A passionate argument that moral education should be seen as an intrinsic part of high school life suffers from the very abstraction the authors seek to avoid. Sizer, noted author of a trio of school-reform books (Horace’s Hope, 1996, etc.) and his wife, who trains teachers at Harvard’s Graduate School of Education, believe that most educators view character education as an “extracurricular” activity designed around a series of “absolute” nouns: respect, integrity, honesty, and so forth. The authors, on the other hand, insist that “the routines and rituals of a school teach, and teach especially about matters of character” and that becoming an ethical person ought to be an active struggle that engages students’ minds as much as calculus does. For even as the typical high school preaches a “civil religion” intended to turn out young people of good character, the Sizers point out, the sights and sounds of a typical school day may undermine these same values. Students who walk into broken-down school buildings learn that their education is not a priority. Teachers who come to school ill-prepared also teach their students how to cut corners. Schools with predominantly white honors classes teach that academic winners and losers break down along racial and class lines. Though the Sizers do a wonderful job of highlighting the hypocrisy that students see all too clearly, the authors frequently use “real-life” situations as springboards for airy theorizing. Rather than discussing the frightening rise in student violence, for example, the chapter on “Shoving” contemplates pushing in the hallways, dirty jokes, and rudeness, before redefining ’shoving” past the point of absurdity to mean breaking new intellectual ground. This book makes an eloquent case that schools need to practice what they preach. But because the authors define their moral categories so broadly, the values they champion lose their power. When words mean too much, they ultimately mean too little.

Pub Date: Aug. 16, 1999

ISBN: 0-8070-3120-8

Page Count: 131

Publisher: Beacon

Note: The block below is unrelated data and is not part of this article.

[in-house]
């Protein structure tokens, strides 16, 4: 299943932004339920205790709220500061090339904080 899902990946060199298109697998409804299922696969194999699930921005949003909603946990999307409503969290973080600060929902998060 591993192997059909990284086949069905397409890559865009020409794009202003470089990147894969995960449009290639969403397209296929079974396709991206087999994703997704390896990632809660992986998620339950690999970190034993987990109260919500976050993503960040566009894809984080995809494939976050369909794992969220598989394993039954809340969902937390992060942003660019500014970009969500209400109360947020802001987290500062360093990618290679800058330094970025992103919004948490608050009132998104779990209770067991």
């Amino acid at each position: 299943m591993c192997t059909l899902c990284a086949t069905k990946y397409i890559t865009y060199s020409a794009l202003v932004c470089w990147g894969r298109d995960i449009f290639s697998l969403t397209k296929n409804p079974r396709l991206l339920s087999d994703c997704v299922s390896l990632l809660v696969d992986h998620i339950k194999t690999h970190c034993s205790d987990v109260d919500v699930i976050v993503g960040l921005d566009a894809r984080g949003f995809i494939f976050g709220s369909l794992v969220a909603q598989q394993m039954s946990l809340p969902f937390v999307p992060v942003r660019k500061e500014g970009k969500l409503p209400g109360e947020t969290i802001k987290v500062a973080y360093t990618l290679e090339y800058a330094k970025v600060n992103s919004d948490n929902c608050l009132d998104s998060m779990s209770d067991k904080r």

Review Posted Online: May 20, 2010

Kirkus Reviews Issue: July 1, 1999

Did you like this book?

No Comments Yet


The sub-title of this book is "Reflections on Education with Special Reference to the Teaching of English in the Upper Forms of Schools." But one finds in it little about education, and less about the teaching of English. Nor is this volume a defense of the Christian faith similar to other books from the pen of C. S. Lewis. The three lectures comprising the book are rather rambling talks about life and literature and philosophy. Those who have come to expect from Lewis penetrating satire and a subtle sense of humor, used to buttress a real Christian faith, will be disappointed.

Pub Date: April 8, 1947

ISBN: 1609421477

Page Count: -

Publisher: Macmillan

Review Posted Online: Oct. 17, 2011

Kirkus Reviews Issue: April 1, 1947

Did you like this book?

No Comments Yet

Carefully researched and chilling, if somewhat overwritten.


Comprehensive, myth-busting examination of the Colorado high-school massacre.

“We remember Columbine as a pair of outcast Goths from the Trench Coat Mafia snapping and tearing through their high school hunting down jocks to settle a long-running feud. Almost none of that happened,” writes Cullen, a Denver-based journalist who has spent the past ten years investigating the 1999 attack. In fact, Eric Harris and Dylan Klebold conceived of their act not as a targeted school shooting but as an elaborate three-part act of terrorism. First, propane bombs planted in the cafeteria would erupt during lunchtime, indiscriminately slaughtering hundreds of students. The killers, positioned outside the school’s main entrance, would then mow down fleeing survivors. Finally, after the media and rescue workers had arrived, timed bombs in the killers’ cars would explode, wiping out hundreds more. It was only when the bombs in the cafeteria failed to detonate that the killers entered the high school with sawed-off shotguns blazing. Drawing on a wealth of journals, videotapes, police reports and personal interviews, Cullen sketches multifaceted portraits of the killers and the surviving community. He portrays Harris as a calculating, egocentric psychopath, someone who labeled his journal “The Book of God” and harbored fantasies of exterminating the entire human race. In contrast, Klebold was a suicidal depressive, prone to fits of rage and extreme self-loathing. Together they forged a combustible and unequal alliance, with Harris channeling Klebold’s frustration and anger into his sadistic plans. The unnerving narrative is too often undermined by the author’s distracting tendency to weave the killers’ expressions into his sentences—for example, “The boys were shooting off their pipe bombs by then, and, man, were those things badass.” Cullen is better at depicting the attack’s aftermath. Poignant sections devoted to the survivors probe the myriad ways that individuals cope with grief and struggle to interpret and make sense of tragedy.

Carefully researched and chilling, if somewhat overwritten.

Pub Date: April 6, 2009

ISBN: 978-0-446-54693-5

Page Count: 406

Publisher: Twelve

Review Posted Online: May 20, 2010

Kirkus Reviews Issue: Feb. 15, 2009

Did you like this book?

No Comments Yet